For SpaceX, All Systems 'Go' for Epic Reusable Rocket Landing Test

View of the "hypersonic grid fins" that will help stabilize the first stage of SpaceX's Falcon 9 rocket during an attempted landing on a floating ocean platform on Jan. 6, 2015.
View of the "hypersonic grid fins" that will help stabilize the first stage of SpaceX's Falcon 9 rocket during an attempted landing on a floating ocean platform on Jan. 6, 2015. (Image credit: SpaceX)

SpaceX will try to make history with a daring rocket maneuver Tuesday morning (Jan. 6), but company representatives say success is anything but assured.

SpaceX's Falcon 9 rocket is scheduled to blast off from Florida's Cape Canaveral Air Force Station at 6:20 a.m. EST (1120 GMT) Tuesday, on a mission to send the company's Dragon cargo capsule toward  the International Space Station for NASA. You can watch the SpaceX launch live on, courtesy of NASA TV, beginning at 5 a.m. EST (1000 GMT). 

But the Falcon 9's work will not end after sending Dragon on its way. SpaceX aims to bring the rocket's first stage back for a precision touchdown on an "autonomous spaceport drone ship" off the coast of Florida in a key test of reusable rocket technology. [SpaceX's Reusable Rocket Landing Test Explained (Infographic)]

SpaceX CEO Elon Musk has given the ambitious maneuver a 50 percent chance of success, and other company representatives have also sought to tamp down expectations.

"It's an experiment. There's a certain likelihood that this will not work out right, that something will go wrong," SpaceX Vice President of Mission Assurance Hans Koenigsmann said during a prelaunch press briefing Monday (Jan. 5). "Nobody has ever tried [this], to our knowledge."

On Jan. 5, 2015, SpaceX founder Elon Musk tweeted this photo of the "autonomous spaceport drone ship" that will serve as a rocket landing platform in the Atlantic Ocean. SpaceX will try to land the first stage of its Falcon 9 rocket on the ship on Jan. 6, 2015. (Image credit: Elon Musk/SpaceX)

Koenigsmann also stressed that getting Dragon safely to the space station is Tuesday's main mission objective, and that the first-stage return test is merely a secondary goal, albeit an exciting and attention-grabbing one.

But SpaceX is committing to developing fully and rapidly reusable rockets over the long haul. Such a breakthrough could slash the cost of spaceflight dramatically, experts and advocates say.

"I think it really would be a game changer in the space launch industry," Commercial Spaceflight Federation President Eric Stallmer told

Reusable rockets "would open up new markets and opportunities, new possibilities," he added. "If it does happen, it's really going to change the way we launch things."

SpaceX has been building up to Tuesday's attempt for a while. For example, the company successfully brought a Falcon 9 first stage down for a soft ocean splashdown twice last year, once in April and then again in July. But those tests achieved a landing precision of around 6 miles (10 kilometers), while the stage will need to hit its target within 33 feet (10 meters) or so on Tuesday, SpaceX representatives have said.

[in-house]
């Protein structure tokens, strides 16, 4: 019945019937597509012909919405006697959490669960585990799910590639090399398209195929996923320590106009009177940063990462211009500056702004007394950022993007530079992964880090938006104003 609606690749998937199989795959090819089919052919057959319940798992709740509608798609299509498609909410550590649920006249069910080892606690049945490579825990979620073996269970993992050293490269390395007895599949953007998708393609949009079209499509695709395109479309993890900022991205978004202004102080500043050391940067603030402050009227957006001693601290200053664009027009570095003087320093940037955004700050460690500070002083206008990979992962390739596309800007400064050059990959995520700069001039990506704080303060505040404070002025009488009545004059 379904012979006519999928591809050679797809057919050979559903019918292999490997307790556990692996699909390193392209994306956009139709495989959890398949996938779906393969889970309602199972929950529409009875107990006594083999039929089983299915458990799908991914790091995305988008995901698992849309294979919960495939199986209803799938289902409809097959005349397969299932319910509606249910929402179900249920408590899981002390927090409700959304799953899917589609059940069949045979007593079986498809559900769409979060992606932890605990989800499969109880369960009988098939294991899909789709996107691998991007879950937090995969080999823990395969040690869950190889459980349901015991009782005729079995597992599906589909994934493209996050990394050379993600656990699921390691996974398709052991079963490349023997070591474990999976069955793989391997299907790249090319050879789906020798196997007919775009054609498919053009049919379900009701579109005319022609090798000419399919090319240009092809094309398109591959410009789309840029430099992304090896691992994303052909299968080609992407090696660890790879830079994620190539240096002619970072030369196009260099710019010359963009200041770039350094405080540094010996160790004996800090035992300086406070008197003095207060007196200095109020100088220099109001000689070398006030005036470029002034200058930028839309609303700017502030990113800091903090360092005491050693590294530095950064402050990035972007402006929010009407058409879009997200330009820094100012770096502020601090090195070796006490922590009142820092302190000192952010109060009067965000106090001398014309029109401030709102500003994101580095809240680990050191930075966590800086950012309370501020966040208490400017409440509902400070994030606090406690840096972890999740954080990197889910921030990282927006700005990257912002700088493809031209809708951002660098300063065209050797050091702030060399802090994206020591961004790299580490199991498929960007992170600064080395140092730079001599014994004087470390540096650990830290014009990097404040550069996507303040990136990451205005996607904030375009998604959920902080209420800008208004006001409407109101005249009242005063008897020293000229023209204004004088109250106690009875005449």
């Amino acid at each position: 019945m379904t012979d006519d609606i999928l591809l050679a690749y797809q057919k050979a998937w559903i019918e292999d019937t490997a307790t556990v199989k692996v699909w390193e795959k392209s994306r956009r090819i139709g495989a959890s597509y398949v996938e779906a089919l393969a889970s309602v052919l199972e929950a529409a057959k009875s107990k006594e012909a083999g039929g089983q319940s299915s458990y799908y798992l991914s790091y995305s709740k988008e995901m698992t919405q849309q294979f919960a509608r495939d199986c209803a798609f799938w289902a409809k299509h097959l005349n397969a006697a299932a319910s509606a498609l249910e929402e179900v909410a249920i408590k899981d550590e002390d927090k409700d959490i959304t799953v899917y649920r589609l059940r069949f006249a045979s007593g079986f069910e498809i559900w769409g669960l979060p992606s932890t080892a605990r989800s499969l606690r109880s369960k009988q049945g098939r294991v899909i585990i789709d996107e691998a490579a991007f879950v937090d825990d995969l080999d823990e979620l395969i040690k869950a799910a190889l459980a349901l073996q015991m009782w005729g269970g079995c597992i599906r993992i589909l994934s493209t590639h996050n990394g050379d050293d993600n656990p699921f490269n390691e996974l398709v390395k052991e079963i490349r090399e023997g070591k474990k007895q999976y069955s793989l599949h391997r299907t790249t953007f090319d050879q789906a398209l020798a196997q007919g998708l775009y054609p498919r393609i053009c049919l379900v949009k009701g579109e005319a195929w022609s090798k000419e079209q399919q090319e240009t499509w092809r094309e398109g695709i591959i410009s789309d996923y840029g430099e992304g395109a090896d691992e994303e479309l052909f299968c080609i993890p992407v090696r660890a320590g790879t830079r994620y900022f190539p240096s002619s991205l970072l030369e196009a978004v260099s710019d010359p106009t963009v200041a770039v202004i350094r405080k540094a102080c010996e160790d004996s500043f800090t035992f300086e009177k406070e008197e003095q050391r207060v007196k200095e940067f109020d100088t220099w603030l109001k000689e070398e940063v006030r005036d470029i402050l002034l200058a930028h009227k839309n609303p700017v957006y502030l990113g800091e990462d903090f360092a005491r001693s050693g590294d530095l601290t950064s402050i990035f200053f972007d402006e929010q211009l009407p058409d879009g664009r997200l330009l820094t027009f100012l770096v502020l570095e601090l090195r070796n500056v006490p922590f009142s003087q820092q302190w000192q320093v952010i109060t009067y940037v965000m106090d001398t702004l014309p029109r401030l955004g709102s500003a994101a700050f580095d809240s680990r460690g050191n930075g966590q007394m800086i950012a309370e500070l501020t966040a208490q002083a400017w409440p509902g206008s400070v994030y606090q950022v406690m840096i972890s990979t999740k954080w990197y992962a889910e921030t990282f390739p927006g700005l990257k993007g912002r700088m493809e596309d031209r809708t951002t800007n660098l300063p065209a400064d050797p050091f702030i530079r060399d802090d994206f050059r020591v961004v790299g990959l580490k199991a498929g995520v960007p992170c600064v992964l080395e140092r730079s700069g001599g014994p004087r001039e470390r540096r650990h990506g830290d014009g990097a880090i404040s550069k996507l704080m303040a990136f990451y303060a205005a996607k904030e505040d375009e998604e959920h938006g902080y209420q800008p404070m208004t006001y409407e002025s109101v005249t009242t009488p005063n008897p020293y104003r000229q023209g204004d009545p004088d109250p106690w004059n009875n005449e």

Tuesday's launch — which should be visible along large stretches of the U.S. East Coast — will also kick off SpaceX's fifth robotic cargo mission to the space station for NASA. The California-based company holds a $1.6 billion contract with the space agency to fly 12 such missions; the first four have all been successful.

Another company, Virginia-based Orbital Sciences Corp., signed a $1.9 billion NASA deal to fly eight robotic resupply missions using its Cygnus spacecraft and Antares rocket. Orbital's first two flights went well, but the third failed when Antares exploded just seconds after liftoff in late October.

Dragon is loaded with more than 5,000 lbs. (2,270 kilograms) of food, scientific experiments and spare parts for this latest journey. The capsule is scheduled to arrive at the orbiting lab early Thursday morning (Jan. 8); astronauts will then grapple it using the station's huge robotic arm. Dragon will stay berthed to the orbiting lab for about a month, then return to Earth for a Pacific Ocean splashdown and retrieval.

The weather looks good for an ontime liftoff; the latest forecasts peg chances of favorable conditions at 70 percent on Tuesday morning. If the Falcon 9 doesn't get off the ground Tuesday, the next launch opportunity will come on Friday (Jan. 9).

Follow Mike Wall on Twitter @michaeldwall and Google+. Follow us @Spacedotcom, Facebook or Google+. Originally published on

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Mike Wall
Senior Space Writer

Michael Wall is a Senior Space Writer with and joined the team in 2010. He primarily covers exoplanets, spaceflight and military space, but has been known to dabble in the space art beat. His book about the search for alien life, "Out There," was published on Nov. 13, 2018. Before becoming a science writer, Michael worked as a herpetologist and wildlife biologist. He has a Ph.D. in evolutionary biology from the University of Sydney, Australia, a bachelor's degree from the University of Arizona, and a graduate certificate in science writing from the University of California, Santa Cruz. To find out what his latest project is, you can follow Michael on Twitter.